Soviet Union

The Soviet Union was not giving any significant attention to nuclear physics befor the advent of World War II. Soviet researchers were focused on more practical, industrial areas. Researchers during the Great Purges did not want to explore innovative ideas least they be accused of fastening state resources. There was also the danger of Lysenkoism which severely damaged early Soviet science. Thus Soviet physicists, influenced by Abram Ioffe, attempted to emphasize research designed to strengthen the Soviet economy and industry. They intentionally avoided research projects that could be suspectable of being criticized as "theoretical" and "impractical". And this was how nuclear physics was perceived. The German discovery of nuclear fission (1939) caused enormous interest in world-wide scientific community, including Soviet scientists. The theoretical possibility of a nuclear weapon was immediately apparent. Nuclear scientists did not think it was a practical development in the foreseeable future. Yakov Frenkel did the first theoretical Soviet work on fission (1940). Georgii Flerov and Lev Rusinov reached important conclusions about a nuclear chain reaction. The Soviet Union established a State Fund for Uranium Metal (Spring 1940). The very preliminary work was but its early nuclear research was interrupted by the German invasion (June 1941). The entire Soviet industrial and research establishment was devoted to the immediate task of defeating the Germans. Any major activity in the Soviet Union required Stalin's approval. Stalin was first informed of American nuclear research by Georgii Flerov (April 1942). Flerov noted that physics journals in American, Britain, and Germany were no longer publicizing papers on nuclear fission. And leading physicists were no longer publishing anything. The reasons were obvious. Flerov urged Stalin to immediately launch a Soviet nuclear program. The massive effort needed to fight the Germans on the Eastern Front, however, meant that resources were not available for any substantial effort. Stalin did assign Foreign Minister Vyacheslav Molotov to begin a program (1943). Molotov was replaced by NKVD head Lavrentii Beria (1944). The Soviet program did not begin to make major progress until well after the War (1947). [Gueron, p. 62.] The scientific head of the project was the nuclear physicist Igor Kurchatov. Other researchers Yuli Khariton, Yakov Zeldovich and Andrei Sakharov who would later become the lead theoretical designer of the hydrogen bomb ans subsequently a major dissident. While resources were at first limited, the NKVD was able to provide a great deal of information about the Manhattan Project from its spy network in America.

United States

The American Manhattan Program was the largest weapons development program in history. It was initiated by President Roosevelt when work done by German physicists led to concern that the NAZIs might build an atomic bomb. Important scientists in 1939 concluded that German scientists had begun to develop an atomic bomb for the NAZIs. These scientists induced President Roosevelt to launch an American atomic bomb project. The project was, however, given serious attention only after the Japanese attack on Pearl Harbor bringing America into the war. General Leslie R. Groves (1896-1970), Deputy Chief of Construction of the U.S. Army Corps of Engineers, was assigned to oversee the project. The Manhattan Project us named after the New York borough where the first office headquarters was located and began June 1942. Groves had just completed another rush project, the construction of the Pentagon. He considered himself an astute judge of men and chose Robert J. Oppenheimer (1904-1967)to lead the scientific team. Oppenhimer was a respected, but relatively unknown theoretical physicist. Enrico Fermi and Leo Salard working in a converted squash court beneath the University of Chicago's carried out the first controlled nuclear reaction occurred confirming that nuclear fission could unleash huge amounts of energy. The major difficulty in building an atomic bomb was in obtaining the required quantity of fissionable material. A huge facility was built an Oak Ridge, Tennessee to separated the U-235 isotope needed for the bomb from the more common U-238 isotope. The Hanford Engineer Works was built in Washington to produce plutonium. Groves chose Los Alamos, New Mexico as a location to actually develop and assemble the bomb or "gadget" a it was called. This isolated town had by March 1943 been turned into a high-technology boomtown. The Y-12 Plant at Oak Ridge provided the bomb-grade U-235 used for the Little Boy bomb. The Harford plant provided the Plutonium used in the Fat Man bomb.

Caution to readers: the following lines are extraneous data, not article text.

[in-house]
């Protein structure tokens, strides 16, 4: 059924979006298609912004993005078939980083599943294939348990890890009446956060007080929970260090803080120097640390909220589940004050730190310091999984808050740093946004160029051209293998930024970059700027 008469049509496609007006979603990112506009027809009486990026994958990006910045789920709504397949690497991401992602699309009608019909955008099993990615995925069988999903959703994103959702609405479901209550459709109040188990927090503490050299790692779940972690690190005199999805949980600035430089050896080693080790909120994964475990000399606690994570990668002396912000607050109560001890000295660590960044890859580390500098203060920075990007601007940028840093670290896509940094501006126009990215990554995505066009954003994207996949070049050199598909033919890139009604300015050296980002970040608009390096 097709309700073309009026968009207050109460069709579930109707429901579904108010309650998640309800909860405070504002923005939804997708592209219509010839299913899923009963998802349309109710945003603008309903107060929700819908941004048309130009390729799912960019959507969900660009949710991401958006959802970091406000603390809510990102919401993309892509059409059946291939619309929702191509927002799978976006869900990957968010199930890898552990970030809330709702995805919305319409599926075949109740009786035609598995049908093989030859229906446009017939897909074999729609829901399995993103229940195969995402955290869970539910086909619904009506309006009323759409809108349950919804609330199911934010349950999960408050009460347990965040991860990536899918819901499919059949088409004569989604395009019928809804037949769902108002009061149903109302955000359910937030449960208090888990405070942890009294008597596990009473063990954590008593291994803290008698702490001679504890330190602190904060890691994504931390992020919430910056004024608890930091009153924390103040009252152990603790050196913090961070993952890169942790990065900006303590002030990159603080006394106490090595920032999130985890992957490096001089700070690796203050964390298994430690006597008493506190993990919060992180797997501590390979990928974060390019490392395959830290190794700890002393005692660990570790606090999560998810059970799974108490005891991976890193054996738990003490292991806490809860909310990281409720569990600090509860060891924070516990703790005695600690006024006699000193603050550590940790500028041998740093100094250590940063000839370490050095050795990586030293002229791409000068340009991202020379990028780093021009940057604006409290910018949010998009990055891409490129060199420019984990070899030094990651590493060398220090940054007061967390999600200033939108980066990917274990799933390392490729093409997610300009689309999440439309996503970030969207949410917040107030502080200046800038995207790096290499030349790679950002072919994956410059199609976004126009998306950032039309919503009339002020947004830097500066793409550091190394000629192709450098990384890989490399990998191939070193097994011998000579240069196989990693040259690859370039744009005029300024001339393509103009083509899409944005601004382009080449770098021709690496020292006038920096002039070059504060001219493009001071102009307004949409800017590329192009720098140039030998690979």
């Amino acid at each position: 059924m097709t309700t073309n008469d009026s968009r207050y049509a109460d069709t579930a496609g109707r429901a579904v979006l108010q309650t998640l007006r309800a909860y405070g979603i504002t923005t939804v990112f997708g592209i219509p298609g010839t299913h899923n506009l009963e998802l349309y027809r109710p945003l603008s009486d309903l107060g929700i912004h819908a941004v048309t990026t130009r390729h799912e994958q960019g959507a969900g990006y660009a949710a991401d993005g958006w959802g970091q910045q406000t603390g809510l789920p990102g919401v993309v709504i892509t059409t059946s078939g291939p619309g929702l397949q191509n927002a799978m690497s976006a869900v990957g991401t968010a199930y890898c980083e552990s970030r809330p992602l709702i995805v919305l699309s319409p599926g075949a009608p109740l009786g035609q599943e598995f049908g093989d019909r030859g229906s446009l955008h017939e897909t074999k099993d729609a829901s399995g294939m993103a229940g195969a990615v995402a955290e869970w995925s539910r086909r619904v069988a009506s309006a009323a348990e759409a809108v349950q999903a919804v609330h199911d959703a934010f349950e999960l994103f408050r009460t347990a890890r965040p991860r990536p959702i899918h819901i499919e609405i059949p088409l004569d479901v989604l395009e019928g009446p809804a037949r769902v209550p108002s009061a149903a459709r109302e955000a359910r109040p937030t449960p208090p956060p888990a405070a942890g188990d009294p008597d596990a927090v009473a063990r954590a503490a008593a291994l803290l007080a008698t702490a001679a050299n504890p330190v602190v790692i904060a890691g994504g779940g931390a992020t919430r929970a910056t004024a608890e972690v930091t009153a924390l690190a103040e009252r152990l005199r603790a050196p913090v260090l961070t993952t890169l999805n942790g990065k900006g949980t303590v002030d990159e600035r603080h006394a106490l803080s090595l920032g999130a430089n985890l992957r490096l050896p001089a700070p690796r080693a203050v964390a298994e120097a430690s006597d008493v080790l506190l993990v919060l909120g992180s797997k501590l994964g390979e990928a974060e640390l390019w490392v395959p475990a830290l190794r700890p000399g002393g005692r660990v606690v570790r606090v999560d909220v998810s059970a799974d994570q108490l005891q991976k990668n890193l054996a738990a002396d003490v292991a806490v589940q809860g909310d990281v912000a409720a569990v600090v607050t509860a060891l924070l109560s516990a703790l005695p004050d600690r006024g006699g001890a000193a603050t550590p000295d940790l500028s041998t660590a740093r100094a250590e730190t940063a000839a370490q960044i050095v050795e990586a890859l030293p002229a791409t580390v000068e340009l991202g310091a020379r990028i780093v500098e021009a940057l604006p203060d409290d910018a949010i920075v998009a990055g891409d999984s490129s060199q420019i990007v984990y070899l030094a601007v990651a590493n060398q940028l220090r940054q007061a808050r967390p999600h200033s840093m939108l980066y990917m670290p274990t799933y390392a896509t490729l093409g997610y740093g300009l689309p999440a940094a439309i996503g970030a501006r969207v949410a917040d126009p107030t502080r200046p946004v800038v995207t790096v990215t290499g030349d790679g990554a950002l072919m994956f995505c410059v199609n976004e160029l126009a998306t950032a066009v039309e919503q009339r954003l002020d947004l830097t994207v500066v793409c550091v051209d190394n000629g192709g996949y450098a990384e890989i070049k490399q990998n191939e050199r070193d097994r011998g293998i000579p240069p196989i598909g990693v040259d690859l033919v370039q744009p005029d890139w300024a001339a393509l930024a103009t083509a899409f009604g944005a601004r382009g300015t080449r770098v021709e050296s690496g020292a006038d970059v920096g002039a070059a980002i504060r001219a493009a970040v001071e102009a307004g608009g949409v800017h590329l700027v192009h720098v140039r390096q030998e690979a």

Sources

Dean, Gordon . Report on the Atom (New York: Alfred Knopf, 1959).

Drummond, John D. But for These Men.

Gueron, J. "Atomic Energy in Continental Western Europe," Bulletin of the Atomic Scientists, VOl. 26, No. 6, June 1970.

Sulzberger, Cyrus Leo. World War II.







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Created: 12:18 AM 4/4/2011